Let’s cut right through the baloney straight away, shall we? Big ol’ crossover SUVs like this Chevrolet Traverse are nothing more than this generation’s minivans, and if you’re shopping for one of these family haulers right now because you wouldn’t be caught dead in a minivan, you probably don’t want to hear that.
The Traverse here is a fine, contemporary family-hauling machine, replete with cavernous interior and enough cubbies to contain all the offsprings’ necessities for any road trip.
From the 1940s through to the mid-1980s station wagons were the paradigm choice for family transportation. In many instances they were massive, they seated half a team’s worth of kids and hauled around whatever family stuff needed hauling.
Then it was decided that station wagons were seriously uncool (maybe it had something to do with stick-on vinyl “wood” trim?) and Chrysler’s Caravan and Voyageur (also originally available with stick-on vinyl “wood” trim) became the pick of the modern family, laughing at all the sad sacks driving their Custom Cruisers and Country Squires.
But of course, by the 1990s, the minivan, too, became the very picture geekdom, replaced in all the cool family driveways by a more macho choice: the SUV. Tahoes, Explorers, 4Runners and the like delivered a rugged bravado that dorky minivans could never hope to emit, regardless of their superior practicality.
Those formerly truck-based Utes have been softened over time, like a so many of the parents who drive 'em. Once tough and capable, they’re now tired, a little overweight and dressed for comfort.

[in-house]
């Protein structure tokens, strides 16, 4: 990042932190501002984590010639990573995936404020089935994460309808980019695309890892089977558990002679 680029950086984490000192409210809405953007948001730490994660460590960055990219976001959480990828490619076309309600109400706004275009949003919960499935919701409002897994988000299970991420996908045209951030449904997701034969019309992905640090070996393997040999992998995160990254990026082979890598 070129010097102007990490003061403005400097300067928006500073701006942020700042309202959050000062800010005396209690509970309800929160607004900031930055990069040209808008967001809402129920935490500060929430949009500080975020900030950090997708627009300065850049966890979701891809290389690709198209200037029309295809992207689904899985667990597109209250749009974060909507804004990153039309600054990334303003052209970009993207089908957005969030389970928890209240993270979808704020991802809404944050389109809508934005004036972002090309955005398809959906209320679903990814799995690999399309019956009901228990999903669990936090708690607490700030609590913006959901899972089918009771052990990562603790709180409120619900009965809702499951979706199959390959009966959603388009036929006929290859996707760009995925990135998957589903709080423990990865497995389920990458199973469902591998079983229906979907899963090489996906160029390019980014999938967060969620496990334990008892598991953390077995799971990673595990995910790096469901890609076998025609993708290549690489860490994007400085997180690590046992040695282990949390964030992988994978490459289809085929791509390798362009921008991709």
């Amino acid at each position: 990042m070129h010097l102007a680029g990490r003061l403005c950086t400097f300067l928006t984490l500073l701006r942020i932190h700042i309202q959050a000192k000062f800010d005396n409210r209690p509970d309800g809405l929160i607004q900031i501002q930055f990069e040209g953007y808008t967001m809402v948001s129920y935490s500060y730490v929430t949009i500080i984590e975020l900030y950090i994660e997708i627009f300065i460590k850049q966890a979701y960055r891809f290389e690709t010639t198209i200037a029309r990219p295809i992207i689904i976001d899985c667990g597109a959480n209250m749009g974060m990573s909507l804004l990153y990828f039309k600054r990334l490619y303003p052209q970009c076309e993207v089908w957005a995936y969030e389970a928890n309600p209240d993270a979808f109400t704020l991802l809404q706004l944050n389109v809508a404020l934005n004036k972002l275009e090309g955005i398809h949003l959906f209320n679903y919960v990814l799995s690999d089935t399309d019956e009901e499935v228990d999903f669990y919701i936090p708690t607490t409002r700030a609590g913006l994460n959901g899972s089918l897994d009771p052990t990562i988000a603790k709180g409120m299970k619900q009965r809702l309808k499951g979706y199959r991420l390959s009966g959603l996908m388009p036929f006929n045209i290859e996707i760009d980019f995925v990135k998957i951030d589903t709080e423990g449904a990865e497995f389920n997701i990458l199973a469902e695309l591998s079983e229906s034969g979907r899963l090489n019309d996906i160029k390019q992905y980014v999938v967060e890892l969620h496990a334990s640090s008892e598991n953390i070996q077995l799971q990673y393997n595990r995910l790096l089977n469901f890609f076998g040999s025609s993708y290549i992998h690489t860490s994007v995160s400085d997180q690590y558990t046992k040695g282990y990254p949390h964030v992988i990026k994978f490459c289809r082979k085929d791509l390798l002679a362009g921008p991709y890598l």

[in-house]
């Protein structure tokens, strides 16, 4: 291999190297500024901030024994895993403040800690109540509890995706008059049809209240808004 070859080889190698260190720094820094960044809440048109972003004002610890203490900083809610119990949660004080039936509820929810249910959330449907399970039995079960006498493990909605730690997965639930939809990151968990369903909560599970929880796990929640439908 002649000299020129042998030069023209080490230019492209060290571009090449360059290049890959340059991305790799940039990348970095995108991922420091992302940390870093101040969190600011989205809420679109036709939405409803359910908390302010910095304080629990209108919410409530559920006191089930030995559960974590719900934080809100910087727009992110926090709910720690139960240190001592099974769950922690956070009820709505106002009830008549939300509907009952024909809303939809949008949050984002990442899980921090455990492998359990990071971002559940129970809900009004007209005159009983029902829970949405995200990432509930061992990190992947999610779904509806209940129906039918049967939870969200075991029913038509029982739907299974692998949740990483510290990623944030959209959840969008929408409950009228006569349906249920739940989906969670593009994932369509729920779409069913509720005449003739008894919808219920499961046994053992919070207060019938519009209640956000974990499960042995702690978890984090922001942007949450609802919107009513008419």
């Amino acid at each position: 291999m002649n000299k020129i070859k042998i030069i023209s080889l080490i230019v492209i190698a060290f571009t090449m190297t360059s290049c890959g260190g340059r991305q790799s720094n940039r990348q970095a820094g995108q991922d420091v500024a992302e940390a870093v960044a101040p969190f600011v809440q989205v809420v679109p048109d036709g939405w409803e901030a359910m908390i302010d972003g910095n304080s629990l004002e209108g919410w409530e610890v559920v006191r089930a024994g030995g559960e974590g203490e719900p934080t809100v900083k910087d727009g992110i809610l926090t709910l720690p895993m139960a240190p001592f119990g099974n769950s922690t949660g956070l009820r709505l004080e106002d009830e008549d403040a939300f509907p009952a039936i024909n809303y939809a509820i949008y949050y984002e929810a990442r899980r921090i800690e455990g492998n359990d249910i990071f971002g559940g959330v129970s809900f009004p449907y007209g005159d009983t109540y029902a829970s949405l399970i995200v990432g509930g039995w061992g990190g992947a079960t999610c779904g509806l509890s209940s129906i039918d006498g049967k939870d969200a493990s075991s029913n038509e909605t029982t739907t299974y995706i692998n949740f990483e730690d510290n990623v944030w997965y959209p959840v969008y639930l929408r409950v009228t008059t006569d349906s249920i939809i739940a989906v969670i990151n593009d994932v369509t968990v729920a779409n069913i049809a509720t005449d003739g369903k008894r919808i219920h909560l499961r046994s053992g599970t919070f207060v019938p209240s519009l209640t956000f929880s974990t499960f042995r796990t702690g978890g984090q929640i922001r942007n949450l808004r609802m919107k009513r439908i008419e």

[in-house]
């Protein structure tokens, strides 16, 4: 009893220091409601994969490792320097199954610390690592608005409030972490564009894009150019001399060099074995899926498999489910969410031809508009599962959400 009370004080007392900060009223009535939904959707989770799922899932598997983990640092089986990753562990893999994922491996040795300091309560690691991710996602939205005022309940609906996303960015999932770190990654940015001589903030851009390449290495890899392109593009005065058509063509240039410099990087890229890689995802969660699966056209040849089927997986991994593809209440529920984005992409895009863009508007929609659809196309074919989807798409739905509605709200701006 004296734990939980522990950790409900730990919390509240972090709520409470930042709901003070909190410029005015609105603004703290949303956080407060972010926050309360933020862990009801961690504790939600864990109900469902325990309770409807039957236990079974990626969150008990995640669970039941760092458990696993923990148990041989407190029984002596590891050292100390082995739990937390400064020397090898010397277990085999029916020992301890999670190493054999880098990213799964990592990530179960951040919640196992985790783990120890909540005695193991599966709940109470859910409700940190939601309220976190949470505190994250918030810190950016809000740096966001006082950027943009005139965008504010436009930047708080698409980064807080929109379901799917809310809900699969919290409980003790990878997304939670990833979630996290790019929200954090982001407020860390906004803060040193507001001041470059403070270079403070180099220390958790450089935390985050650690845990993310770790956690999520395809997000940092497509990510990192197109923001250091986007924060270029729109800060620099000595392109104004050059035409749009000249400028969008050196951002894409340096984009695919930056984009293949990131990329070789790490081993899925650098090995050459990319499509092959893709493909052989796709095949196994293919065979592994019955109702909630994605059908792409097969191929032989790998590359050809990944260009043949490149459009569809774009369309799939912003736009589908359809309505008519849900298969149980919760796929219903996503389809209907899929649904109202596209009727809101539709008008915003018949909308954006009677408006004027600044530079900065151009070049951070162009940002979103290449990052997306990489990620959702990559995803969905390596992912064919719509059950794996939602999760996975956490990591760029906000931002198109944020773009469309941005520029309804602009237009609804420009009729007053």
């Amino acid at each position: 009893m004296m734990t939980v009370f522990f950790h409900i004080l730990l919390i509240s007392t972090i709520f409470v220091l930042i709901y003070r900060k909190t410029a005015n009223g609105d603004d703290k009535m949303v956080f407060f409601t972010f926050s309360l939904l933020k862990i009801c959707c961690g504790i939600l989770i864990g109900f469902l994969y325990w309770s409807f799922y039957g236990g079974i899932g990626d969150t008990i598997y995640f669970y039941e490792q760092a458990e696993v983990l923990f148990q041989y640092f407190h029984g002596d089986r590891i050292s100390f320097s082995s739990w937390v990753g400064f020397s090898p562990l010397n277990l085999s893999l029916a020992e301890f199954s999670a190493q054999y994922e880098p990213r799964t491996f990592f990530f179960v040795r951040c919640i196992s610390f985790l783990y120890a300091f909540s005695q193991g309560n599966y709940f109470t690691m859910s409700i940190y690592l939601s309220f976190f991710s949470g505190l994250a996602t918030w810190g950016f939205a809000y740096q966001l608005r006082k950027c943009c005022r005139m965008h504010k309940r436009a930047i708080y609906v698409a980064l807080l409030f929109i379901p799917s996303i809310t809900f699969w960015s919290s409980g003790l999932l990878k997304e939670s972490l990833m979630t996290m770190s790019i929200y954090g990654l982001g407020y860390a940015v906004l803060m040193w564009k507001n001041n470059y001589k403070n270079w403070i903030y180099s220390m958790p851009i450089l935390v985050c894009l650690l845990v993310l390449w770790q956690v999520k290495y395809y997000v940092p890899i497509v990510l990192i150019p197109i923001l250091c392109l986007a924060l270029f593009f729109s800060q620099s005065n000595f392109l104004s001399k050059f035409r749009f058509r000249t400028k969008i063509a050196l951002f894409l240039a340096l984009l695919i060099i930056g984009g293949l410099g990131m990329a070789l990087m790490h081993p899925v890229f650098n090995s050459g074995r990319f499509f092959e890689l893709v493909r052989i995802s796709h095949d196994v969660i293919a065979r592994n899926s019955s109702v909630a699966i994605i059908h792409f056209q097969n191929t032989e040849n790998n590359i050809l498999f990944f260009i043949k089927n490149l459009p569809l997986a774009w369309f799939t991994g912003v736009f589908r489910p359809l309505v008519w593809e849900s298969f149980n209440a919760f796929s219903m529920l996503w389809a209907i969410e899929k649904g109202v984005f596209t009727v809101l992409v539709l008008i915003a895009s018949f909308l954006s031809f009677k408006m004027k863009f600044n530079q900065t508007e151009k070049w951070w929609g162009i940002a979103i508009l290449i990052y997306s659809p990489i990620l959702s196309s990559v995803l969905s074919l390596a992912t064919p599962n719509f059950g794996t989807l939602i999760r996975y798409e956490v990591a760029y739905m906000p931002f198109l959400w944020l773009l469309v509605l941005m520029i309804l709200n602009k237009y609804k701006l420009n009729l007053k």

Don’t misunderstand; the Traverse here is a fine, contemporary family-hauling machine, replete with cavernous interior and enough cubbies to contain all the offsprings’ necessities for any road trip. And it can be spec’ed up with an impressively luxurious interior with leather, fancy infotainment systems and safety features. Or it can also be stripped down to the essentials – a wise move for families with children that are likely to climb over, spill stuff on and generally beat the heck out of anything nice that’s in the interior.
And as good as the Traverse is or might be, it’s still less space efficient than a minivan, yet – and let’s be honest – no better for the fragile parental image than a minivan.
But General Motors no longer offers North Americans a minivan, so for eight passenger hauling (or seven passenger, in the case of our test rig with middle row captain’s chairs), the Chevy Traverse is the go-to option unless you’ve got the wherewithal to purchase (and fuel) a full-size Tahoe or Suburban.
Sense and Sens Passenger Capacity: Three-Row Crossover Comparo
So what do you get in this $46,000 “True North Edition” Traverse? Well, there’s a unibody structure, which means this isn’t a truck, despite what the majority of buyers are likely to call it,. There’s also a decent 3.6L V6 engine that puts out 281 hp and 266 lb-ft of torque, dispensed to all four wheels via a six-speed automatic transmission. Inside this Traverse’s transmission casing, gears two and three seemed to be in disagreement much of the time, frequently resulting in strange stutters instead clean gearshifts under moderate load.
The engine has enough gusto to motivate the big Traverse without much fuss, sufficient to suit most family needs. That said, at over 2,200 kg, the Traverse is no featherweight, and filled with big-boned grownups and luggage, drivers will want to ensure their passing maneuvers have plenty of time and space. The sound of the V6 exerting itself is gruff and not exactly melodic either – though most owners won’t care a whit about that.
Energuide rates the Traverse’s fuel consumption at a respectable 10.2 L/100 km highway, 14.6 city and 12.6 combined.
The Traverse is rated to tow 2,359 kg and this particular vehicle was also equipped with a trailering package including a two-inch receiver and heavy-duty cooling, recognizing that owners may wish to pull a small boat or utility trailer from time to time.